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Tony Rossi

Radio Host/Producer

A School of the Heart
August 30, 2015

Throughout history, people with intellectual disabilities like Down Syndrome have often been shunned by society and even violently abused. But Special Olympics Chairman Tim Shriver has found that the young people he’s worked with have been his greatest teachers because of their kindness, wisdom, determination, and inherent dignity. His interest in intellectual disabilities stems partly from the fact that his mother, Eunice Kennedy Shriver, founded Special Olympics because of her sister Rosemary’s affliction. He has now written a Christopher Award-winning memoir about his life entitled “Fully Alive: Discovering What Matters Most.”

During an interview on “Christopher Closeup,” Shriver discussed the difficulties he had in his youth trying to find his way in the world and integrate his faith with his career path. He said, “I came shockingly to the conclusion that most of the people I thought of as role models—celebrities, Nobel Prize winners, CEOs, politicians—they really weren’t giving me anything. I found [answers]…in the insights of centering prayer, in the great and long tradition in Christianity and other traditions that teach the power of silence. Then I could actually see more clearly the gifts of my fellow human beings, who often were seen by the culture as being disabled or deformed or invalid. I began to have great moments of fulfillment in their presence.”

One of the people who had the most profound impact on Shriver was Loretta Claiborne, a young woman from the housing projects of York, Pennsylvania. Born nearly blind and with an intellectual disability, she attended public school where she was beaten up, chased, and mocked. That experience hardened Claiborne. But when she got involved in Special Olympics, she suddenly realized that she had gifts, and that she could share those gifts with people who trusted and cared about her.

Shriver recalled, “I met her when I was in my thirties, but she charged into the world of my work world and started staying with our family, Linda’s and my family and our children. With such extraordinary genuineness, she had the capacity to see to the heart of things. I realized I’m not here to help Loretta Claiborne. Loretta Claiborne is here as a prophet almost, as a spiritual coach for me!”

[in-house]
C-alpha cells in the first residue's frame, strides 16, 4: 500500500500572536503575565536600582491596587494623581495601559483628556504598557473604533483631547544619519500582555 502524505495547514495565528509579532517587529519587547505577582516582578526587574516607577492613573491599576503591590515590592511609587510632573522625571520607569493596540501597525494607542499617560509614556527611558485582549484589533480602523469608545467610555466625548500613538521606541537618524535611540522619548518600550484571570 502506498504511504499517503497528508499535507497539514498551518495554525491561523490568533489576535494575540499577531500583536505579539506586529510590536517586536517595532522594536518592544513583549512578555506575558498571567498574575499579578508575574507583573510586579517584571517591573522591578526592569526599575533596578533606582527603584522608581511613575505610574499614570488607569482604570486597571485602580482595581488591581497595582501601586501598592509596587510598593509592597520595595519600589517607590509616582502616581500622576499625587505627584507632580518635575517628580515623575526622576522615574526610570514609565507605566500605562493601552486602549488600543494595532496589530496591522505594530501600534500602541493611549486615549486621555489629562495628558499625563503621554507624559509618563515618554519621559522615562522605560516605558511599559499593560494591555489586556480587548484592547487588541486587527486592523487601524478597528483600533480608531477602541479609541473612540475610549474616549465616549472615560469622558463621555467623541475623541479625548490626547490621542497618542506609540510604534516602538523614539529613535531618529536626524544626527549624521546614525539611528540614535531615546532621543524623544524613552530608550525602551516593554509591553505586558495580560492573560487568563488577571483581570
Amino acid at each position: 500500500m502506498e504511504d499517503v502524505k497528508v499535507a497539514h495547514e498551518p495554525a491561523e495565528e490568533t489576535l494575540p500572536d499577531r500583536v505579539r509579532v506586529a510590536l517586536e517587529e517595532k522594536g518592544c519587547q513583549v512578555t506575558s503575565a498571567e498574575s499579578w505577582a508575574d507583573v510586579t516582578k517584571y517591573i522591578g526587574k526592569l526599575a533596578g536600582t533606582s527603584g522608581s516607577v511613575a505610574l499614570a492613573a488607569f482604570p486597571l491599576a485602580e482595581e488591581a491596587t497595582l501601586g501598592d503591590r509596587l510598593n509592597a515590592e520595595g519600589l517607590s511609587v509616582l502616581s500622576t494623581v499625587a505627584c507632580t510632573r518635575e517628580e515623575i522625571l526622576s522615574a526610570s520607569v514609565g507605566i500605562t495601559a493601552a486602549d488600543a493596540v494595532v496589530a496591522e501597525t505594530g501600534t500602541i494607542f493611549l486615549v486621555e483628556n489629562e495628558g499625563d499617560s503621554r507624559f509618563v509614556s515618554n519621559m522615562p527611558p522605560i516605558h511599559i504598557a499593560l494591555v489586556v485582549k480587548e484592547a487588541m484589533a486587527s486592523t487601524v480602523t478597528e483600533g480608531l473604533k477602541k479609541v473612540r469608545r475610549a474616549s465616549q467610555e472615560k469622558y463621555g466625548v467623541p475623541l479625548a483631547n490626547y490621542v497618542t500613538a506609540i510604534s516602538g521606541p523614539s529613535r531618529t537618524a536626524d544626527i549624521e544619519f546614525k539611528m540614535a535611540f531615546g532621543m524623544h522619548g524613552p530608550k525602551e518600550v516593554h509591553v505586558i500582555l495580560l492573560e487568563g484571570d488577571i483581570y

Working with Special Olympics participants has also given Shriver a better understanding of God and what it means to be created in His image and likeness. He said, “God is small, tender, light. God is beautiful, universal, unconditional, always. I learned that I had to learn God, not earn God. Learning God was doing less, being quieter, more patient, more vulnerable. Learning God was recognizing that God was already there, and it was my job to welcome God, not to go out and look for God.”

Shriver also calls on church communities to invite people with intellectual differences to play a wider leadership role in parishes. He concludes, “We need to see men and women with intellectual differences in multiple roles, not just in service roles—not just attending, but teaching in our churches. How many churches in the United States have a person with Down Syndrome who’s a teacher? What a tremendous loss that the answer to that is probably zero. Imagine what we’re missing! And imagine if Jesus walked in and said, ‘What do you mean your only teachers are people who have college degrees? When did I ever say that?’”

If your church community has people with intellectual disabilities in leadership roles, we’d love to hear about them. Share their stories by sending me an email at radio@christophers.org

 

For a free copy of the Christopher News Note, LISTENING WHEN GOD SPEAKS, write: The Christophers, 5 Hanover Square, New York, NY 10004; or e-mail: mail@christophers.org